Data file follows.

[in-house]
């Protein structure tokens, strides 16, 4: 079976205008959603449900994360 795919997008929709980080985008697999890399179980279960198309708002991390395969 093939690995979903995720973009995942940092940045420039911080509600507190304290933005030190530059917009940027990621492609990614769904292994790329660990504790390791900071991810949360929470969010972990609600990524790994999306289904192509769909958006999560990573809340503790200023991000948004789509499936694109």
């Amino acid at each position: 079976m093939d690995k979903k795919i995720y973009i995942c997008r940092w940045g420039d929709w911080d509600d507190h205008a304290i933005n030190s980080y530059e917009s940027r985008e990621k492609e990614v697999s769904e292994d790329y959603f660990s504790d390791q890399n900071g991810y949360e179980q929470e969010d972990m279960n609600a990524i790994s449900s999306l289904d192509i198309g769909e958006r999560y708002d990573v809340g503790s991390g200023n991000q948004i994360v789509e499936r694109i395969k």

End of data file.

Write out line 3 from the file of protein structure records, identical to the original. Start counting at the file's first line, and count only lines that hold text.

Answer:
């Amino acid at each position: 079976m093939d690995k979903k795919i995720y973009i995942c997008r940092w940045g420039d929709w911080d509600d507190h205008a304290i933005n030190s980080y530059e917009s940027r985008e990621k492609e990614v697999s769904e292994d790329y959603f660990s504790d390791q890399n900071g991810y949360e179980q929470e969010d972990m279960n609600a990524i790994s449900s999306l289904d192509i198309g769909e958006r999560y708002d990573v809340g503790s991390g200023n991000q948004i994360v789509e499936r694109i395969k």